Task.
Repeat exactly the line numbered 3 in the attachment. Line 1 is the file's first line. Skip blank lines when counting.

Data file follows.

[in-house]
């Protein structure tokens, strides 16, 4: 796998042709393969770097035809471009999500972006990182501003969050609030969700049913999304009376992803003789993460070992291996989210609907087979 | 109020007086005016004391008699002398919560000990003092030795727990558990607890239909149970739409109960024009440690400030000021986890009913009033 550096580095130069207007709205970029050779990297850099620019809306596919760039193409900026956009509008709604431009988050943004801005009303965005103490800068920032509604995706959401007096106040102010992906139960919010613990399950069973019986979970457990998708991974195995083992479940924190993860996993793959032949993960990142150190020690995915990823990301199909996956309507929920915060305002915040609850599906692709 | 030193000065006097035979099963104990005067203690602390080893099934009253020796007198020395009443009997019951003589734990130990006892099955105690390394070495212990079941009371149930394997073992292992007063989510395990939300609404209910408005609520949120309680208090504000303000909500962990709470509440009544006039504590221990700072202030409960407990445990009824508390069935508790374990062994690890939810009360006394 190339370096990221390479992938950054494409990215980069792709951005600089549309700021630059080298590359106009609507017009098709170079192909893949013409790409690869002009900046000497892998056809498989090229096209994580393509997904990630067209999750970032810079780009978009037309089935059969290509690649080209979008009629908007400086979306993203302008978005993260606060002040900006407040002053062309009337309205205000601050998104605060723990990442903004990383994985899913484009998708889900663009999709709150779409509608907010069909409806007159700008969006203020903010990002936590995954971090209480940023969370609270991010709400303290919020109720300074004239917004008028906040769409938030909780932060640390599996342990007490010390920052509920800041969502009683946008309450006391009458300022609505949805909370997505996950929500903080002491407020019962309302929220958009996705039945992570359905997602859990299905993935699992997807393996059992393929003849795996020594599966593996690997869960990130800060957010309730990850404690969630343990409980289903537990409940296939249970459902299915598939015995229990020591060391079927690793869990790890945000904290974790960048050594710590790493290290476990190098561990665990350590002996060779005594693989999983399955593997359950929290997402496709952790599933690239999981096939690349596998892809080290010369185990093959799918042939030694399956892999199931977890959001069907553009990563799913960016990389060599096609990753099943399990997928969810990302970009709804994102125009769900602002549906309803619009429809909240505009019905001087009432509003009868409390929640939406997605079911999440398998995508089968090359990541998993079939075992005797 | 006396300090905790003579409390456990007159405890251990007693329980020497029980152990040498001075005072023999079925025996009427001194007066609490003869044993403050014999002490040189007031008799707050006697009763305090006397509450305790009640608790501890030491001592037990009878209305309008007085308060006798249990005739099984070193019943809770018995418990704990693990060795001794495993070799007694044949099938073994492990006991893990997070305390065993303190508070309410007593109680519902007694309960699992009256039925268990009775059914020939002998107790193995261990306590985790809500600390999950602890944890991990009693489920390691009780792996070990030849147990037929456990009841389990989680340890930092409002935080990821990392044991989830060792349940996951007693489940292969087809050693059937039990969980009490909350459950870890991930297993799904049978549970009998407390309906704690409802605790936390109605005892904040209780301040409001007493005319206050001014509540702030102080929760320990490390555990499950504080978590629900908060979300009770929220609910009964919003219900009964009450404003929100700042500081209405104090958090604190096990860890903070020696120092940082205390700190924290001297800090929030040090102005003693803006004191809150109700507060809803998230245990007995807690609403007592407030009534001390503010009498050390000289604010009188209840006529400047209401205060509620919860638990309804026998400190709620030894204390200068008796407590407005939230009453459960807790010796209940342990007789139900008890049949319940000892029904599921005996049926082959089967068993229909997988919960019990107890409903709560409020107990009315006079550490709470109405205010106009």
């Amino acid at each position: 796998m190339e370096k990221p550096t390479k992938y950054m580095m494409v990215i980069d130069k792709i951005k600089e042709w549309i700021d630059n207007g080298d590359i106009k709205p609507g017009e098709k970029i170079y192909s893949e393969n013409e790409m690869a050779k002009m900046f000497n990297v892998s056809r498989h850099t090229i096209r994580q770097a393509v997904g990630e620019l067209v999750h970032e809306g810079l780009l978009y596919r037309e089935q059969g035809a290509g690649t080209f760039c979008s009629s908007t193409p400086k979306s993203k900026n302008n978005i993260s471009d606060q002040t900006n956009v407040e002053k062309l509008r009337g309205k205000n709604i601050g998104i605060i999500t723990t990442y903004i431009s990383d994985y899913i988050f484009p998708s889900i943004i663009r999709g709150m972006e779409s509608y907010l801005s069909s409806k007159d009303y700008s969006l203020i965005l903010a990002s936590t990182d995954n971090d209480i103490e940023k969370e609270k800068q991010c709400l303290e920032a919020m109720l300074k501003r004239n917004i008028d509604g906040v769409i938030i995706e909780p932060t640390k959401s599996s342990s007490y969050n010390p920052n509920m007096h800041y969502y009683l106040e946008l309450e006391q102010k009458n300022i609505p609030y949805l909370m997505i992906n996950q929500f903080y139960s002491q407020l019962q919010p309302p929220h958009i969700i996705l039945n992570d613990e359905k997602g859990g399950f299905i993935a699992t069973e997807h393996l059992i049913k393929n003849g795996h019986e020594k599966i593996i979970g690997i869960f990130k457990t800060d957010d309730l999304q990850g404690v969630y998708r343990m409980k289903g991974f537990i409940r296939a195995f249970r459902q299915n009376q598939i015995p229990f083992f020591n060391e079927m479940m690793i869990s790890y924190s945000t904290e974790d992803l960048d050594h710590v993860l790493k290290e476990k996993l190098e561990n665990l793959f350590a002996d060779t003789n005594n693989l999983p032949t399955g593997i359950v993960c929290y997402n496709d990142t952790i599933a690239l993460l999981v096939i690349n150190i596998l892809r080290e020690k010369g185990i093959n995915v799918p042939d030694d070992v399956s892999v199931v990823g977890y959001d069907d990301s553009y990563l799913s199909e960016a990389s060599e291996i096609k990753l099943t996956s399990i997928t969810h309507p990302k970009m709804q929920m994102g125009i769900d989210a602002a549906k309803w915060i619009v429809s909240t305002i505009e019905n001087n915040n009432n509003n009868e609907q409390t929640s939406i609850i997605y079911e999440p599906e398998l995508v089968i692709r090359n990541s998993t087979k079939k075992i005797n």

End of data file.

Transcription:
């Amino acid at each position: 796998m190339e370096k990221p550096t390479k992938y950054m580095m494409v990215i980069d130069k792709i951005k600089e042709w549309i700021d630059n207007g080298d590359i106009k709205p609507g017009e098709k970029i170079y192909s893949e393969n013409e790409m690869a050779k002009m900046f000497n990297v892998s056809r498989h850099t090229i096209r994580q770097a393509v997904g990630e620019l067209v999750h970032e809306g810079l780009l978009y596919r037309e089935q059969g035809a290509g690649t080209f760039c979008s009629s908007t193409p400086k979306s993203k900026n302008n978005i993260s471009d606060q002040t900006n956009v407040e002053k062309l509008r009337g309205k205000n709604i601050g998104i605060i999500t723990t990442y903004i431009s990383d994985y899913i988050f484009p998708s889900i943004i663009r999709g709150m972006e779409s509608y907010l801005s069909s409806k007159d009303y700008s969006l203020i965005l903010a990002s936590t990182d995954n971090d209480i103490e940023k969370e609270k800068q991010c709400l303290e920032a919020m109720l300074k501003r004239n917004i008028d509604g906040v769409i938030i995706e909780p932060t640390k959401s599996s342990s007490y969050n010390p920052n509920m007096h800041y969502y009683l106040e946008l309450e006391q102010k009458n300022i609505p609030y949805l909370m997505i992906n996950q929500f903080y139960s002491q407020l019962q919010p309302p929220h958009i969700i996705l039945n992570d613990e359905k997602g859990g399950f299905i993935a699992t069973e997807h393996l059992i049913k393929n003849g795996h019986e020594k599966i593996i979970g690997i869960f990130k457990t800060d957010d309730l999304q990850g404690v969630y998708r343990m409980k289903g991974f537990i409940r296939a195995f249970r459902q299915n009376q598939i015995p229990f083992f020591n060391e079927m479940m690793i869990s790890y924190s945000t904290e974790d992803l960048d050594h710590v993860l790493k290290e476990k996993l190098e561990n665990l793959f350590a002996d060779t003789n005594n693989l999983p032949t399955g593997i359950v993960c929290y997402n496709d990142t952790i599933a690239l993460l999981v096939i690349n150190i596998l892809r080290e020690k010369g185990i093959n995915v799918p042939d030694d070992v399956s892999v199931v990823g977890y959001d069907d990301s553009y990563l799913s199909e960016a990389s060599e291996i096609k990753l099943t996956s399990i997928t969810h309507p990302k970009m709804q929920m994102g125009i769900d989210a602002a549906k309803w915060i619009v429809s909240t305002i505009e019905n001087n915040n009432n509003n009868e609907q409390t929640s939406i609850i997605y079911e999440p599906e398998l995508v089968i692709r090359n990541s998993t087979k079939k075992i005797n």